(women). There were significant differences in the intakes of most food groups across the diet groups. Low meat-eaters, poultry-eaters, fish-eaters, vegetarians and vegans had higher fruit and vegetable intakes, and lower roast or fried potato intakes compared to regular meat-eaters. Fish-eaters, vegetarians and vegans had higher intakes of wholemeal pasta and brown rice and lower intakes of white bread compared to regular meat-eaters. Among men, fish-eaters, vegetarians and vegans had significantly higher intakes of wholemeal bread, and among women, fish-eaters and vegetarians had higher intakes of wholemeal bread compared to regular meat-eaters. Vegetarians also had significantly higher intakes of white pasta, breakfast cereal and pure fruit/juice and significantly lower intakes or sugar-sweetened beverages compared to regular meat-eaters. Among men, fish-eaters and vegans had significantly lower intakes of coffee, and among women, fish-eaters and vegetarians had lower intakes of coffee, compared to regular meat-eaters. For both men and women, fish-eaters and vegetarians had significantly lower intakes of alcoholic drinks, and in men vegans also had lower intake of alcoholic drinks compared to regular meat-eaters.
(men) and Figure 2
(women) show the relative mean consumption of broad food groups in the low- and non-meat eating groups, compared to the regular meat-eaters. Mean intakes (g) of the sum of legumes, vegetarian protein alternatives, and nuts were over 3-fold higher in fish-eaters, vegetarians, and vegans compared to regular meat-eaters. Mean intakes (g) of the sum of brown and wholemeal bread, wholemeal pasta, and brown rice were over 1.5 times higher in fish-eaters, vegetarians and vegans compared to regular meat-eaters.
In this paper, we describe mean intakes of major food groups in six diet groups within UK Biobank. We found that regular meat-eaters consumed about a quarter of their total energy intake from high-protein source foods (meat, fish, milk, cheese, yoghurt, eggs, legumes, nuts, and vegetarian alternatives). In contrast vegetarians consumed about 20% and vegans around 15% of total energy from these high-protein source foods. We also found that vegetarians and vegans consumed more fruit, vegetables, wholemeal pasta and brown rice, and less fried or roast potatoes, than regular meat-eaters. Additionally, vegetarians consumed significantly more breakfast cereals, and pure fruit/vegetable juice and less sugar-sweetened beverages compared to regular meat-eaters.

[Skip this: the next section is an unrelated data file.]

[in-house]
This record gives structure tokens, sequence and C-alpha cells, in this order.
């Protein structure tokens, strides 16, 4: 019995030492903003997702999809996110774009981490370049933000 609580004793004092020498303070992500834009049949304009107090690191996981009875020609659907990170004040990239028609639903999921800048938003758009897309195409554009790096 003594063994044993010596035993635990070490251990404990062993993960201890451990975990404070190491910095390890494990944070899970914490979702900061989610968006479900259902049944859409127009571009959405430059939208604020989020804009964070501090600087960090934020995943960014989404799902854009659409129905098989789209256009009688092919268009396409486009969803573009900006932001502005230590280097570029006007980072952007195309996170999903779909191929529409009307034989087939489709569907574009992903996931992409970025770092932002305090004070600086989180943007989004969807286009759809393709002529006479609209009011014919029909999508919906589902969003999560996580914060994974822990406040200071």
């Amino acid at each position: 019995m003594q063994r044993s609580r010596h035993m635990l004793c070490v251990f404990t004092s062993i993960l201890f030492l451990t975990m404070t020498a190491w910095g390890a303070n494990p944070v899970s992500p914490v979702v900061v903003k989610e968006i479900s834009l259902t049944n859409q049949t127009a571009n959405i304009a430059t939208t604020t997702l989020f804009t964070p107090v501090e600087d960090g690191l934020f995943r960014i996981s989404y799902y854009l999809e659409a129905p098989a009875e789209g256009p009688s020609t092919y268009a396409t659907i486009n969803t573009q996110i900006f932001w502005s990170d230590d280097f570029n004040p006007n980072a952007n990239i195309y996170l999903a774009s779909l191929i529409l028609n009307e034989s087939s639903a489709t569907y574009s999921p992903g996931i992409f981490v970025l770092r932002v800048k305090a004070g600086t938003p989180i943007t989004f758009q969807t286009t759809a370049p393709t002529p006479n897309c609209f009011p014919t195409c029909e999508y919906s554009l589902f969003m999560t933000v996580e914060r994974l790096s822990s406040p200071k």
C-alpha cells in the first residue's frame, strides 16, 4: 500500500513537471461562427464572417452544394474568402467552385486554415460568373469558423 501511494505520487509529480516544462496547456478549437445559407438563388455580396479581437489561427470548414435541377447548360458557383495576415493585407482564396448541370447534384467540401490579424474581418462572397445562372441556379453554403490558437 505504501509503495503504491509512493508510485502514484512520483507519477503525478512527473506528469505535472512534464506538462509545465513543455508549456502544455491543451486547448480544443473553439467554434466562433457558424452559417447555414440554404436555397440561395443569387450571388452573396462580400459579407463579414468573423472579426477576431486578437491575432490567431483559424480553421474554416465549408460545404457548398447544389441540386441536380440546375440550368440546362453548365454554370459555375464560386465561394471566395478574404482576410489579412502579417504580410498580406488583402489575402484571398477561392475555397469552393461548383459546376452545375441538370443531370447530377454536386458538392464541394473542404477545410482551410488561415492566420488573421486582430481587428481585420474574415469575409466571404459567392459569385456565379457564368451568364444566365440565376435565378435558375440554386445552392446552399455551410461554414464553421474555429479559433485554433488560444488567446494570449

The Adventist Health Study-2 is a cohort of Seventh-day Adventist men and women from the North America with large numbers of low and non-meat eating participants. Similar to our study, the Adventist Health Study-2 documented higher intakes of legumes, meat analogues, soyabeans and tofu, tree nuts, and soya milk and lower intakes of soda, fried potatoes, coffee and alcoholic beverages in the low and non-meat eating groups [9
]. The Adventist Health Study-2 observed lower intakes of tea in their vegan, vegetarian and semi-vegetarian groups [9
], whereas in UK Biobank there were no significant differences in tea intake between vegetarian and vegans and meat-eaters. This difference could be explained by the primary motivation underlying the choice to reduce or avoid meat in the low- and non-meat eating groups in the two cohorts; low- and non- meat eaters in the Adventist Health Study-2 are likely to be motivated by religious beliefs to avoid or reduce meat, alcohol, and caffeine containing drinks (including tea) [26
]. We do not have information in UK Biobank on the religion of participants or on the underlying reasons and motivations for choosing a vegetarian or other low- or non-meat eating diet, however it is likely that there are a number of contributing motivators, including animal welfare, environmental concerns and taste preferences [27
]. Nevertheless, in general we found dietary patterns in the non- and low meat-eaters participating in UK Biobank similar to those in the Adventist Health Study-2. Also in agreement with our results EPIC-Oxford a British cohort with large numbers of non-meat eaters, observed higher intakes of cheese, vegetables and fruit and lower intakes of dairy milk in vegetarians (n